Amalgam fillings containing mercury were first used about 180 years ago and from the start, quite rightly, concerns were expressed about their safety. I am sure we have all been exposed to the controversy; the media and the internet have made a meal of it. Despite the lack of conclusive mainstream scientific evidence one way or the other some countries have banned amalgam and others have discouraged its use in pregnant women and in children as a precaution. While on the other hand the American, the British and Australian dental associations have declared the use of amalgam safe to use on patients but concern for the environment still exists for its waste disposal. This confusion in the public’s eye has led to many people seeking the removal of their existing, sound amalgam fillings and their replacement with other materials. Largely with composite resins much to the delight of the dental industry. Metal and amalgam free practices have shot up all over the place. Composite fillings cost more than amalgam and have only about half their lifespan, so from an economic and a clinical point of view they are far from the ideal substitute for amalgam.
Bisphenol A (BPA) is a synthetic ‘plastic’ material which is commonly used in the manufacture of food and drink containers. Unfortunately, our lovely new white composite resin fillings and fissure sealants may also leach BPA into our systems. Again as with the evidence on amalgam, nothing is proven yet but it is still early days as far as the mainstream research goes. The evidence suggesting the potential for harmful health effects from BPA is rising rapidly, especially for the developing child. The big unknowns are: 1) which are our main sources of BPA exposure? and 2) do dental materials in particular leach enough BPA to pose a risk? Already some countries have banned the use of BPA containing plastics in the manufacture of baby’s bottles, again as a precaution rather than from irrefutable evidence.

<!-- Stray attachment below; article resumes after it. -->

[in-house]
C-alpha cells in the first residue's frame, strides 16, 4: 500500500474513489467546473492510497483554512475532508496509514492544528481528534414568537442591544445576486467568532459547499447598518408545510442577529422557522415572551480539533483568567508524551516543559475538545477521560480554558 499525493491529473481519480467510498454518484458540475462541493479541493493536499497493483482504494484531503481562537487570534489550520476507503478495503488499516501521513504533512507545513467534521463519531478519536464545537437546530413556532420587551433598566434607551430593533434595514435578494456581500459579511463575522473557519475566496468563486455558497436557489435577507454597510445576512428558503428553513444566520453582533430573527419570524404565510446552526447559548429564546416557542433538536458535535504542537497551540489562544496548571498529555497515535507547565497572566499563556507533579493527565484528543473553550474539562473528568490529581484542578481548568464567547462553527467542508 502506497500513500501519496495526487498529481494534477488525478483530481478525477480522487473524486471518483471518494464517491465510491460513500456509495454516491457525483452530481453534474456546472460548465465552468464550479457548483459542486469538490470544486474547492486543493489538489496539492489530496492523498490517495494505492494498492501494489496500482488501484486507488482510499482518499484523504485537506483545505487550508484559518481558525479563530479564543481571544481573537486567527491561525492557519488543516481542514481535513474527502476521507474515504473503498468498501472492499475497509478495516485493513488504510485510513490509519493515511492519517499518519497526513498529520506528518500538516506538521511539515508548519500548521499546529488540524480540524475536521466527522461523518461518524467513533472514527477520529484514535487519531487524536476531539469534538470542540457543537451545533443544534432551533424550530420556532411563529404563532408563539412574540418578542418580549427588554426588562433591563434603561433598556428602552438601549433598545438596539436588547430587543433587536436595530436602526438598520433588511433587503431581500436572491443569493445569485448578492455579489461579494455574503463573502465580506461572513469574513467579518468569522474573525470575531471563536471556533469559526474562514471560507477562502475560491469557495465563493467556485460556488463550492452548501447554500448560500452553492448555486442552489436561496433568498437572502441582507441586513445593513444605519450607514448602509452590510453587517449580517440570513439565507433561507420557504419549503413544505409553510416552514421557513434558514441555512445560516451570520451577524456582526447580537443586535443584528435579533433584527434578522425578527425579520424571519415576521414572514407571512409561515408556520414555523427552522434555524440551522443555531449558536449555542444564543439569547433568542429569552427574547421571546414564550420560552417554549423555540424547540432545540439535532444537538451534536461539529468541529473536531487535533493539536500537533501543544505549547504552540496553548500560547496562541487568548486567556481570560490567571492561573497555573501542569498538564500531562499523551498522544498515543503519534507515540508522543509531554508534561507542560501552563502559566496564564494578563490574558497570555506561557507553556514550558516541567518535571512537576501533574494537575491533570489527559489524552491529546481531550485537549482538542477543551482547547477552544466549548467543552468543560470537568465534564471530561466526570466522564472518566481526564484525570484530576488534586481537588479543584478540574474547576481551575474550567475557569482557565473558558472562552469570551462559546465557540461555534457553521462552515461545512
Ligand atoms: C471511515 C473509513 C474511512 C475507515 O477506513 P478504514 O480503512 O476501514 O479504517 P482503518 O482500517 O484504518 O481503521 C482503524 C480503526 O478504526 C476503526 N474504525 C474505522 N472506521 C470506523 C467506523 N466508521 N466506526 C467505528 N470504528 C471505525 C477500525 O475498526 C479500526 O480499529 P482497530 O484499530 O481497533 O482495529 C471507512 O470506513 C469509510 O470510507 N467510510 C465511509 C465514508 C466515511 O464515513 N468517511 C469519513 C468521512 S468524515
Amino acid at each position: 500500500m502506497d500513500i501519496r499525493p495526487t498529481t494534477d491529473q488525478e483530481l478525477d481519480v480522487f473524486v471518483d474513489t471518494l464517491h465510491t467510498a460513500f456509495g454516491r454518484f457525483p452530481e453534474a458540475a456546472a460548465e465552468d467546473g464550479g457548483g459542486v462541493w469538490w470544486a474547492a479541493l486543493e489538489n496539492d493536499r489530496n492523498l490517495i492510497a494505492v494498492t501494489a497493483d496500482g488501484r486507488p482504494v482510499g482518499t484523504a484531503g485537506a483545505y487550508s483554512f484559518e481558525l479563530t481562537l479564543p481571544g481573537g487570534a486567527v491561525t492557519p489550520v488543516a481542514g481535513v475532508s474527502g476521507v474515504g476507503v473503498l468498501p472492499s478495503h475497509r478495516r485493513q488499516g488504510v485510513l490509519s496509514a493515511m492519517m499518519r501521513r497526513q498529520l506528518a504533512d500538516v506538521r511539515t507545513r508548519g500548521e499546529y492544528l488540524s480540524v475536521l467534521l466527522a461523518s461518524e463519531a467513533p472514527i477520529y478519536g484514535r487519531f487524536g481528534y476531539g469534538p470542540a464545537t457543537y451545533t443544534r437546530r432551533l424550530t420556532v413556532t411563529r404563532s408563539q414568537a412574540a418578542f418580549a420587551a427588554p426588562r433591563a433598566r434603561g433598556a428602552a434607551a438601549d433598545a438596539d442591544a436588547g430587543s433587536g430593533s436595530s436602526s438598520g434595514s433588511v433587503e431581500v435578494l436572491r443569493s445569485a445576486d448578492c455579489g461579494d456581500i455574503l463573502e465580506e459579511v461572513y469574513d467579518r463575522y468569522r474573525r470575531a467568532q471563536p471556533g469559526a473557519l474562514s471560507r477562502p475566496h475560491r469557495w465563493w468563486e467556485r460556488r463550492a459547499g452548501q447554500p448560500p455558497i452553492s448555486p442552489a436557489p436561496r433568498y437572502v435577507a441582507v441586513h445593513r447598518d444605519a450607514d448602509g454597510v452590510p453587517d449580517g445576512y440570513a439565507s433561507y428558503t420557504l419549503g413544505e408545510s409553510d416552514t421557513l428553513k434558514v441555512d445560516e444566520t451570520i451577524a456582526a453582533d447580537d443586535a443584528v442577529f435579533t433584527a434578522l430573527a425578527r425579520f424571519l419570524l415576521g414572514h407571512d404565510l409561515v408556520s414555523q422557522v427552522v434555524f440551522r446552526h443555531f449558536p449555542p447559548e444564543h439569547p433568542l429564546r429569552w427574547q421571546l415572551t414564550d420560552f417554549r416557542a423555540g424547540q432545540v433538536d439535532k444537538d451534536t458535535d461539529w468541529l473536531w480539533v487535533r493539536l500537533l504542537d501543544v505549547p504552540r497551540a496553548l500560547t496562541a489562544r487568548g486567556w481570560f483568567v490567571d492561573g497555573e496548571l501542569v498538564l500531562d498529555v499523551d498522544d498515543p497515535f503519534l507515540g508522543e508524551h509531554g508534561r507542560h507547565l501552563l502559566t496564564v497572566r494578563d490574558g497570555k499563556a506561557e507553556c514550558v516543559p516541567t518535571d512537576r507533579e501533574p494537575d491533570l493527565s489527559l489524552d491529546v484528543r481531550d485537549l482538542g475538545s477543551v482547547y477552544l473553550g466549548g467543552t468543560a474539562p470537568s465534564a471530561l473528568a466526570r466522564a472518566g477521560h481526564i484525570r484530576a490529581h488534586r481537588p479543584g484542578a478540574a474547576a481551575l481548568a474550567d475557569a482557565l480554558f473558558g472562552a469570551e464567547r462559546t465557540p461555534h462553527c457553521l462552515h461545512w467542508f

BPA has an effect similar to oestrogens on human physiology and the following possible health risks have, with some scientific evidence, been suggested; obesity, diabetes II, various cancers, disrupted sexual development, thyroid function, asthma, neurological effects, epigenetic effects (effects carried on to subsequent generations) and recently, disruption in tooth enamel development (enamel hypoplasia).
Now before you go rushing off to have your white fillings replaced remember nothing has been proven yet. If you do need to replace defective fillings in the near future, what do you go for? In children’s deciduous (milk) teeth there is the option of the glass ionomer cements (GIC)class of materials which so far don’t appear to have had any bad press. The problem for adults is that GICs do not wear very well on surfaces that take the biting forces. They also do not have the wonderful aesthetics of the composite resins for the front teeth. So it’s either go back to amalgams or go for indirect restorations like crowns and inlays. The cost of these is high relative to the direct filling materials (composite, GIC and amalgam). So, many of us would be economically excluded from this option. No doubt the manufacturers of dental materials will come up with new alternatives but these materials won’t have any long term track records for safety and clinical efficacy. You could therefore be jumping from the frying pan into the fire trialing a new material.
Prevention is a whole lot better than cure
What would I do? I still have my amalgam fillings from the 1960’s, so I will be hanging to them, thank you very much. I haven’t had a new filling in 30 years which shows how reliable amalgam fillings can be and how a little prevention goes a long way. The bottom line, take away, message of all this is; if this stuff scares you then the best thing you can do to is to employ a simple preventative regime.
1. Learn how to brush your teeth correctly and do it twice a day, morning and night, with a fluoridated toothpaste and instead of rinsing out the toothpaste after brushing just spit out leaving some toothpaste in the mouth.
2. Learn how to floss correctly and do it once a day, preferably just before brushing.
3. Reduce the frequency of sugary foods and drinks, switch to sugar free wherever possible.